For Every One, A Purpose
We are fortunate. All of us. Despite the individual challenges we face regularly, North Americans live in a relatively-stable, relatively-wealthy world. Keep in mind, I’m not talking Bugatti-and-caviar, or even work/live loft existence. I mean we have food each day, clean water and a roof over our head. Most of us have this. Much of the world does not. As such, we are in a position to move from the foundation of Maslow's hierarchy of needs further up the pyramid. We can feel safe. We can build relationships. We can explore what our purpose is. As individuals, we are encouraged to improve, find our passion, become better. Everywhere around us, companies market this idea to us, so why are companies criticized for doing the same?
When Patagonia sued to keep access to public land, critics came out in droves. When Nike stood beside a kneeling Colin Kaepernick, an entire nation became bizarrely politically engaged. And in 2019, when ecologyst put their weight behind Pacific Wild and the B.C. herring fishing moratorium, we were told that it wasn’t our fight. We are, after all, a clothing company. Why should we get a say in industrial fishing practices? I answer back: why shouldn’t we?
The future is everyone’s responsibility. And whether you are an individual, a shareholder or an executive making the big decisions at a company, how you operate is how our future will be decided. At ecologyst, we operate on a different model than most. As both the CEO of this company and in my personal life, I surround myself by others that use their business as a force for good. Still, I'm frequently surprised when I meet people that simply cannot imagine a company doing anything other than trying to make as much money as possible, as quickly as possible.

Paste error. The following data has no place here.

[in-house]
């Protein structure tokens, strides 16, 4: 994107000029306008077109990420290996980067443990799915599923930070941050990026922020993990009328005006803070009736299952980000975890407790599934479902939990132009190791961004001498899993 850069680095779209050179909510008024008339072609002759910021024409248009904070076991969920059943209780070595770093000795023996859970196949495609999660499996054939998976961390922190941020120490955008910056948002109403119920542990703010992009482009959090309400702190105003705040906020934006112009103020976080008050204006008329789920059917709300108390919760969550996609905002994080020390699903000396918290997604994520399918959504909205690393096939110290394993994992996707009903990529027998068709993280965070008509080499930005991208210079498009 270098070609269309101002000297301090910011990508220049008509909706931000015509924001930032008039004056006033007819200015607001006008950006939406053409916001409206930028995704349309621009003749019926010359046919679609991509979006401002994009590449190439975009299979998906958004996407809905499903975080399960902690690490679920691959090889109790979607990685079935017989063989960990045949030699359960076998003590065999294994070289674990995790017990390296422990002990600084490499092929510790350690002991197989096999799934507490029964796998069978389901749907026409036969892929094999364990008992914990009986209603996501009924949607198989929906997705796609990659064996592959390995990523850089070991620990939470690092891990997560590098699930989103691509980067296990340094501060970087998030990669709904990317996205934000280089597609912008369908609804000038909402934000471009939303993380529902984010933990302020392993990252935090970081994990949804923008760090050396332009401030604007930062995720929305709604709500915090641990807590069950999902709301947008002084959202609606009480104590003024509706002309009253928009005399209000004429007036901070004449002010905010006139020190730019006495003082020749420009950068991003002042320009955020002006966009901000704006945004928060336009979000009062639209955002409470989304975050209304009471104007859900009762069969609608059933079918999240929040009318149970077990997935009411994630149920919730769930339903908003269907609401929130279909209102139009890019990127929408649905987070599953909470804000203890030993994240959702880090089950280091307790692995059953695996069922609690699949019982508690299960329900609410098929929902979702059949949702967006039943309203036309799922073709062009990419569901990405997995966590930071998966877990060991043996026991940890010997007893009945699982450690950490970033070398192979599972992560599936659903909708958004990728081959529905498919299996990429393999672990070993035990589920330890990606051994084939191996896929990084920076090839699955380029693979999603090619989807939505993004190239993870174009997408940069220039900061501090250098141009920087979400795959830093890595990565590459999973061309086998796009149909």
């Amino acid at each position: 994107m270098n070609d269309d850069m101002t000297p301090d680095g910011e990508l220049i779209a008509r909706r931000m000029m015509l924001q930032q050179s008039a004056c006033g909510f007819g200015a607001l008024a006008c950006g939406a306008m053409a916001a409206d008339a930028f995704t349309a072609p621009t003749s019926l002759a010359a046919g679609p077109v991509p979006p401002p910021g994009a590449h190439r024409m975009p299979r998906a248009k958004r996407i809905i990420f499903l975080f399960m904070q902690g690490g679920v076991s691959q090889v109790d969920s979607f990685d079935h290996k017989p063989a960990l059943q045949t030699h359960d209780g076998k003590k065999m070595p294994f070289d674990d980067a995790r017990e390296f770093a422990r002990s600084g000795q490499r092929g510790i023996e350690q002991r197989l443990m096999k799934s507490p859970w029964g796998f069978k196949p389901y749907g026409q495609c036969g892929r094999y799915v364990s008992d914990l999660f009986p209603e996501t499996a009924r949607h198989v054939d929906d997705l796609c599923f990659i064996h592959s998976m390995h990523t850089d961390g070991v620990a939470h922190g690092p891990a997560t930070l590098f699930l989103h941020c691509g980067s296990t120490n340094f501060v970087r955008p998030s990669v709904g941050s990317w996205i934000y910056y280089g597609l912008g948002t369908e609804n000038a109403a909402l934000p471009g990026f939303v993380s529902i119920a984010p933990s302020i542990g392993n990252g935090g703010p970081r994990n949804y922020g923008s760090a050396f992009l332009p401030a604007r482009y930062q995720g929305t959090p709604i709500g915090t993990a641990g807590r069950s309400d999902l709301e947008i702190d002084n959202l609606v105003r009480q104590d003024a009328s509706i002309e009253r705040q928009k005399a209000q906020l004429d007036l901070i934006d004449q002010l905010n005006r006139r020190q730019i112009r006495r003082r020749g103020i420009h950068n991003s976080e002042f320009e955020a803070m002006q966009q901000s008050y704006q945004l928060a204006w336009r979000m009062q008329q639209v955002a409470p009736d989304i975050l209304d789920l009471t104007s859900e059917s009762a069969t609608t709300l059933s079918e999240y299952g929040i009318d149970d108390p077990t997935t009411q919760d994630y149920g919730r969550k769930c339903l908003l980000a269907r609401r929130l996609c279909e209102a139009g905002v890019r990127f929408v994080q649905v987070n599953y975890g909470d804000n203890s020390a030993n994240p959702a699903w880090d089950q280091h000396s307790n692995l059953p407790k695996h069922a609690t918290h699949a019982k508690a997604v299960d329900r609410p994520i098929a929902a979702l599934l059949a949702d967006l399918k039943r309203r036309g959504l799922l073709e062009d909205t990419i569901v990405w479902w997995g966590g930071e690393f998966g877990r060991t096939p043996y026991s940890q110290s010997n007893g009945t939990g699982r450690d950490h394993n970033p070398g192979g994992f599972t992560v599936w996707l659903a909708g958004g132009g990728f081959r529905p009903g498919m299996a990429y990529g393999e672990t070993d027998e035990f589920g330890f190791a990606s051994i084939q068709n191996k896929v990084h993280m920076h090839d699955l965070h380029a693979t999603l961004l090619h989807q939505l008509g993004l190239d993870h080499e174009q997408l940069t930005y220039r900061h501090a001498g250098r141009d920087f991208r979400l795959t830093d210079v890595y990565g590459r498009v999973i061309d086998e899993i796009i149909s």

We believe you can make money while doing good. This is the thesis we are proving out. Our company—and any company for that matter—is made of a group of humans. It so happens that our particular group of humans at ecologyst is extremely passionate about protecting this coast. If ecologyst doesn't use its voice on matters like herring and microfibres and logging, we would not exist. Speaking up is as important to us as making money.
We will continue to make timeless clothing that does not ruin the earth. We will continue to raise our voice for those that cannot. We will continue to push for protections for the natural world we rely on for life. If you can’t get on board with this business model, it may be time to examine your own purpose. Why are you here? What do you want to see in the world?